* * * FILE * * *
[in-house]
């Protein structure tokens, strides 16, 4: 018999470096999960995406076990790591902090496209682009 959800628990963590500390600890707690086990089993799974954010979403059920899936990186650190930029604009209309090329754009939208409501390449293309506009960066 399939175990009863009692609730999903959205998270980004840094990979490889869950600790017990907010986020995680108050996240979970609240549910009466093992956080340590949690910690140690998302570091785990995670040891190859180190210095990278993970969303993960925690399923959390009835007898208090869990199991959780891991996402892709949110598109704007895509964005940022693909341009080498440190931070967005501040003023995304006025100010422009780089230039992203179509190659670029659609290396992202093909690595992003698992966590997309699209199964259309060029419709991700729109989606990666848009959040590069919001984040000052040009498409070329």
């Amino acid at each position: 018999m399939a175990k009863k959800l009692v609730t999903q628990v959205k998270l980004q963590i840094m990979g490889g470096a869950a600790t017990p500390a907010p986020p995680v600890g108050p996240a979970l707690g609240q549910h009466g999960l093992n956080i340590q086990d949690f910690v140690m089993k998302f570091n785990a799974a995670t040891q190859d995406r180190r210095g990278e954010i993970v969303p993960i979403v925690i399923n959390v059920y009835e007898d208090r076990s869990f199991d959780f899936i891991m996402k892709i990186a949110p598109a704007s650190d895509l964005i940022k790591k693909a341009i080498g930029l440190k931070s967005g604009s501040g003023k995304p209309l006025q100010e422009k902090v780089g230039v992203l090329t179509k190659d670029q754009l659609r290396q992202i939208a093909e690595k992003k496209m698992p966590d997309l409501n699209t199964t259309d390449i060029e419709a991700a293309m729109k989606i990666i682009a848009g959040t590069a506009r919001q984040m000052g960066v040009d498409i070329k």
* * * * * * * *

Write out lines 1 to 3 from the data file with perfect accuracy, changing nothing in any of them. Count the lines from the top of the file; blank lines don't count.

[in-house]
């Protein structure tokens, strides 16, 4: 018999470096999960995406076990790591902090496209682009 959800628990963590500390600890707690086990089993799974954010979403059920899936990186650190930029604009209309090329754009939208409501390449293309506009960066 399939175990009863009692609730999903959205998270980004840094990979490889869950600790017990907010986020995680108050996240979970609240549910009466093992956080340590949690910690140690998302570091785990995670040891190859180190210095990278993970969303993960925690399923959390009835007898208090869990199991959780891991996402892709949110598109704007895509964005940022693909341009080498440190931070967005501040003023995304006025100010422009780089230039992203179509190659670029659609290396992202093909690595992003698992966590997309699209199964259309060029419709991700729109989606990666848009959040590069919001984040000052040009498409070329």
């Amino acid at each position: 018999m399939a175990k009863k959800l009692v609730t999903q628990v959205k998270l980004q963590i840094m990979g490889g470096a869950a600790t017990p500390a907010p986020p995680v600890g108050p996240a979970l707690g609240q549910h009466g999960l093992n956080i340590q086990d949690f910690v140690m089993k998302f570091n785990a799974a995670t040891q190859d995406r180190r210095g990278e954010i993970v969303p993960i979403v925690i399923n959390v059920y009835e007898d208090r076990s869990f199991d959780f899936i891991m996402k892709i990186a949110p598109a704007s650190d895509l964005i940022k790591k693909a341009i080498g930029l440190k931070s967005g604009s501040g003023k995304p209309l006025q100010e422009k902090v780089g230039v992203l090329t179509k190659d670029q754009l659609r290396q992202i939208a093909e690595k992003k496209m698992p966590d997309l409501n699209t199964t259309d390449i060029e419709a991700a293309m729109k989606i990666i682009a848009g959040t590069a506009r919001q984040m000052g960066v040009d498409i070329k």